This weekend, I’m going to take my oldest grandson on his first deer hunt. Although he’s accompanied me while hunting deer before, this will be his first time carrying a high-powered rifle.

This is also the first time in many years I’ve mentored a youngster in deer or elk hunting. I’m reviewing the important lessons I should impart, without making the experience too much like school.

So, Brendan, here’s what’s coming.

Everything starts with safety. You started shooting when you were 5, so there should be no surprises here, but expect to show me how to operate your rifle and the lessons you learned about firearm safety from the ODFW Hunter Safety course.

Also, since this is your first time, and I’ll be walking ahead of you at times, I’ll want you to keep the chamber clear until we see an animal or set up where we expect one. Once you chamber a round I’ll expect you to check that the weapon is on safe regularly. Make it a habit, something you do every minute or two.

There’s more to safety than just firearms handling, Bren. You need to know where you are going and how to get back. Getting lost can be among the most unsafe things you can do, although it doesn’t have to be. I’ll want to see your map, compass, GPS and extra batteries.

Your Uncle Corky was lost overnight while we were elk hunting and he was just a couple of years older than you. He built a fire and was perfectly comfortable all night. He wasn’t worried at all. I, on the other hand, just about lost my mind and was physically sick for a week afterwards, so don’t expect to be traipsing off on your own.

I’ll expect you to be prepared for success, something I see hunters fail to do on a regular basis. You’ve taken one of the most important steps, by sighting in your rifle. It’s just as important to know your own limits. For your first hunt, let’s establish an absolute maximum shooting range of 200 yards, and then only if you have a very solid rest. Let’s try hard not to shoot offhand at all, but if you must, never greater than 75 yards.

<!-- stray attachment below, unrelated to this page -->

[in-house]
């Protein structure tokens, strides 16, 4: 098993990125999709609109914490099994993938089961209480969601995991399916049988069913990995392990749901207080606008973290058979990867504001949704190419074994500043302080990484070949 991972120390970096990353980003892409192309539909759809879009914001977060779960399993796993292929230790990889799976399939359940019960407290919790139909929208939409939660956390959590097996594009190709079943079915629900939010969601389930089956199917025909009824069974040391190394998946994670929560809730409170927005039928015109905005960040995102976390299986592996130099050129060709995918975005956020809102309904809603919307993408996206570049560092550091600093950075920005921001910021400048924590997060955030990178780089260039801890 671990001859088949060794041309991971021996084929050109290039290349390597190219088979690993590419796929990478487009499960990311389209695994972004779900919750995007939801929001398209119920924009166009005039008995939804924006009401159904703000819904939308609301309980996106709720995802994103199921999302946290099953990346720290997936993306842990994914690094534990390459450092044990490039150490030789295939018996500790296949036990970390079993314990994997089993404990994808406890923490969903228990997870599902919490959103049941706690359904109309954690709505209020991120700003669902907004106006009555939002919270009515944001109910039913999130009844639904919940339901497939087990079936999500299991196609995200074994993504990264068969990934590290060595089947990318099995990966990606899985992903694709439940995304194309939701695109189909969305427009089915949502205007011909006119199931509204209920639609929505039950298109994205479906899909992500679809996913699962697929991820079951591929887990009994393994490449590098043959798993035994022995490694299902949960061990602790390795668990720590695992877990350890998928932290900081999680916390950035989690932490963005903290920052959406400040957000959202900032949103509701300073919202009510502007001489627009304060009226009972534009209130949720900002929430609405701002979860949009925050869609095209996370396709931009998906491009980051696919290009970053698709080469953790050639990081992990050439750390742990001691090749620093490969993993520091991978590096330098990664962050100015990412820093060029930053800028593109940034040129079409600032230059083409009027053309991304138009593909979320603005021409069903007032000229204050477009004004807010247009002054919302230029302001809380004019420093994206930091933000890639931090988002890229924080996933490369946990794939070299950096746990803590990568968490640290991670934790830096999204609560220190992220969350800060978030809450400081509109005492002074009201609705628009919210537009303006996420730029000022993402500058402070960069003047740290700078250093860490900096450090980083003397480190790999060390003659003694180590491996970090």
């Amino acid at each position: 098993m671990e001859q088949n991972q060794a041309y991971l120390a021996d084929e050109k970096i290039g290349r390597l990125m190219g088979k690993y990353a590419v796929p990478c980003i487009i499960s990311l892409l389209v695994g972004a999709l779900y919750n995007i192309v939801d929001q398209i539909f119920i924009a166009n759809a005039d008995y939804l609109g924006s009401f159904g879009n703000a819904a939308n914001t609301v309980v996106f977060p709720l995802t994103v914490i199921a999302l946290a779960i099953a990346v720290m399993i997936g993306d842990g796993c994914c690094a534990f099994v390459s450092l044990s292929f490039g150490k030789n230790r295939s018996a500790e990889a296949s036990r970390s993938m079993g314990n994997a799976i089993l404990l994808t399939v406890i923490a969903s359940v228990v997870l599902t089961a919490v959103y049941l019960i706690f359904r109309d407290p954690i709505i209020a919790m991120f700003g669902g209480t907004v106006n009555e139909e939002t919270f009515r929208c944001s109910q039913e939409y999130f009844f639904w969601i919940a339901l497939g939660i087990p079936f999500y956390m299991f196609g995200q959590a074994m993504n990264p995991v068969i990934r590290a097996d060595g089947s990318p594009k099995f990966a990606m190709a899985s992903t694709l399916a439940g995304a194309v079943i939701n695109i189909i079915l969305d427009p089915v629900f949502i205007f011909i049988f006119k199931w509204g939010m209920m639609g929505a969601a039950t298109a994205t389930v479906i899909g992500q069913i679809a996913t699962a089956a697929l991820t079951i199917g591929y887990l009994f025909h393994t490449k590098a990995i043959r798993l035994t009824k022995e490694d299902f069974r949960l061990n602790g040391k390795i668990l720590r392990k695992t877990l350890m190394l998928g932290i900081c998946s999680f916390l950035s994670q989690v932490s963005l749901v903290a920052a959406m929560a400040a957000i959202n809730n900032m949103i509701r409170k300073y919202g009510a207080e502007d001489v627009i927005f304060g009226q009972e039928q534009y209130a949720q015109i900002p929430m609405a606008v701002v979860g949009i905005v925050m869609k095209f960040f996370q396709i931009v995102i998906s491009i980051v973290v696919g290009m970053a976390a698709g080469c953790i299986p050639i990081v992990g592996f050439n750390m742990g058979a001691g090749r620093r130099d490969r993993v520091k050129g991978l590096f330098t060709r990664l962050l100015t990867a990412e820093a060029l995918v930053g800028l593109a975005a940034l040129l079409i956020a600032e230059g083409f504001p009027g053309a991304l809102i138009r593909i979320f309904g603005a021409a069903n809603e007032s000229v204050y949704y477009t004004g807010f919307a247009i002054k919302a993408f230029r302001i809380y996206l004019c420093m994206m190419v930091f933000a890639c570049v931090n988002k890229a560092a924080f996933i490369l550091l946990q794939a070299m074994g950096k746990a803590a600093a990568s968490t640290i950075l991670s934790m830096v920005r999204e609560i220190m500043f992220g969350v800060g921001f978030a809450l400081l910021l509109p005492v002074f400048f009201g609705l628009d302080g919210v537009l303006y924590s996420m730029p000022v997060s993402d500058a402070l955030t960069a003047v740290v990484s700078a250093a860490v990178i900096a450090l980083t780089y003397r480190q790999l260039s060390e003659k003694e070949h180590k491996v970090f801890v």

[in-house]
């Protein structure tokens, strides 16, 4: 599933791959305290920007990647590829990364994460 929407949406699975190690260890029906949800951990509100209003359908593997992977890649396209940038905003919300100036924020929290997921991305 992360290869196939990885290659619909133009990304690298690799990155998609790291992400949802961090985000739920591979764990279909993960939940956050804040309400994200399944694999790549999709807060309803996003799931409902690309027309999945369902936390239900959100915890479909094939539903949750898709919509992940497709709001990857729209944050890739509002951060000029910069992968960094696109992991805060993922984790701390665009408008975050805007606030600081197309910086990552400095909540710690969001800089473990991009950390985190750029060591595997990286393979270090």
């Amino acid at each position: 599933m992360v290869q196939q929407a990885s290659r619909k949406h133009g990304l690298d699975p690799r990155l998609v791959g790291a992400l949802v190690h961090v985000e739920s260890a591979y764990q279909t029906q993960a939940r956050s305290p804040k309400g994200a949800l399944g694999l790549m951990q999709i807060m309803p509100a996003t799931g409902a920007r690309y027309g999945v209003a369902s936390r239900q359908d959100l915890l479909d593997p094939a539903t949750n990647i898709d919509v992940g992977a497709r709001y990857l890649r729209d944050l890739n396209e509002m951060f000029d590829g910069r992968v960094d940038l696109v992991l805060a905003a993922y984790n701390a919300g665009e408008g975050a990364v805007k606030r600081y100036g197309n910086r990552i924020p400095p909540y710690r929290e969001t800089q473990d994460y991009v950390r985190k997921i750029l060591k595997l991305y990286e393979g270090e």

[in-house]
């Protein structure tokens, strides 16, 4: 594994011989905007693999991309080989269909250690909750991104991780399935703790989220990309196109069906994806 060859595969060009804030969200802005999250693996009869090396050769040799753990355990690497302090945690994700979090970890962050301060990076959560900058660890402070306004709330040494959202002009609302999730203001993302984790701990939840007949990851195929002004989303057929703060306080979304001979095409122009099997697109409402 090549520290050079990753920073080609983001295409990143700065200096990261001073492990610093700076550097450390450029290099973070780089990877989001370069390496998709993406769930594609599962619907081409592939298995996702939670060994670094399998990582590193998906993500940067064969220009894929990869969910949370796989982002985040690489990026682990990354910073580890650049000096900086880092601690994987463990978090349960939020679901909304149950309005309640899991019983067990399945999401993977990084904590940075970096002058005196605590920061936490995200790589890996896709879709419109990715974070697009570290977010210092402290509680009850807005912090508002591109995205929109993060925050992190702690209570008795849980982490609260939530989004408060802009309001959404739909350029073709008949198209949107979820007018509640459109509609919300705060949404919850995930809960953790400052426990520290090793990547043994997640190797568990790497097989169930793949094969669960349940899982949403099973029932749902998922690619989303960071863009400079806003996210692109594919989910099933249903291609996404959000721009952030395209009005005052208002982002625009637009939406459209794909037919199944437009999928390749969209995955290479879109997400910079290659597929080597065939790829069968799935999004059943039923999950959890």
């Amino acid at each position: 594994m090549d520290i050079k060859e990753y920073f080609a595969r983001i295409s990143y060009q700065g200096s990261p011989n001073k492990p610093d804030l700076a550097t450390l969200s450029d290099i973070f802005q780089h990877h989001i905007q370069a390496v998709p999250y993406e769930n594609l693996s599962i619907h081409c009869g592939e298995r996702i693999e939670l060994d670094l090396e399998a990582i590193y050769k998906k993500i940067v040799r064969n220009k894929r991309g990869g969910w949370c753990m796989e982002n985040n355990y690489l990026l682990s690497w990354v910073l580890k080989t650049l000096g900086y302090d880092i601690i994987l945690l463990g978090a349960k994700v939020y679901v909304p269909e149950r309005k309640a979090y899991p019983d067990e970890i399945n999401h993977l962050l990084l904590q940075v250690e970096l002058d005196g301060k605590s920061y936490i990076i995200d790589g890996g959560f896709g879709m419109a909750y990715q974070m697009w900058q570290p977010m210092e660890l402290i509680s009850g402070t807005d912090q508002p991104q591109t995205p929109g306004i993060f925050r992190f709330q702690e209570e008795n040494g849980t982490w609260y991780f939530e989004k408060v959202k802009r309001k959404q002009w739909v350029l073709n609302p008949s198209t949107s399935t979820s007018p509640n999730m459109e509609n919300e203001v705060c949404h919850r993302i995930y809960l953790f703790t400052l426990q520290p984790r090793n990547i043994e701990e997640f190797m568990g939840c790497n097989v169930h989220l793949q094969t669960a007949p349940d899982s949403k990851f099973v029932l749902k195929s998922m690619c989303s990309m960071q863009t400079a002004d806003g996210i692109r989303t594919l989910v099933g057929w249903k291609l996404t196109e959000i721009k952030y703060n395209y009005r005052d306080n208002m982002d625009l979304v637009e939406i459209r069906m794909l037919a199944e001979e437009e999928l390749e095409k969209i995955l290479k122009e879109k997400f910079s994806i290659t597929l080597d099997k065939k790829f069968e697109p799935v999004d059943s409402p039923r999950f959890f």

You should bring a meat pack, which you will definitely need if you kill a big buck. If you get a smaller one I will show you how to skin out and remove the lower leg bones and tie the skin and hooves together in a cross pattern, so you can wear the deer like a pack and carry it out. And don’t forget your game bags. We’re going to want to keep the meat clean and protected from flies.

You’ll need brightly colored engineer’s tape you can use to mark a blood trail. We hope you make a shot that kills the animal instantly, but if it doesn’t happen you need to be able to track and find the wounded animal.

Preparing for success is wonderful, but you’ll also need to prepare for failure. Carry a lightweight coat and hat, as well as an emergency bivvy sack, so you can survive the night in the event you can’t get back. I’ll want to see your first aid kit, as well as your fire-making materials, whistle, headlamp and other survival gear.

I guess that’s enough. You’re ready, so let’s just take a walk, move slowly, quietly and stop often. Don’t expect to see an entire deer; look for ears and antlers and legs. But don’t look just for deer — look for everything, because we’re not just deer hunting, we’re exploring, an exploration that will bring you joy for all the rest of your life.

Pat Wray writes about the outdoors for Mid-Valley Media. He can be reached at patwray@comcast.net.

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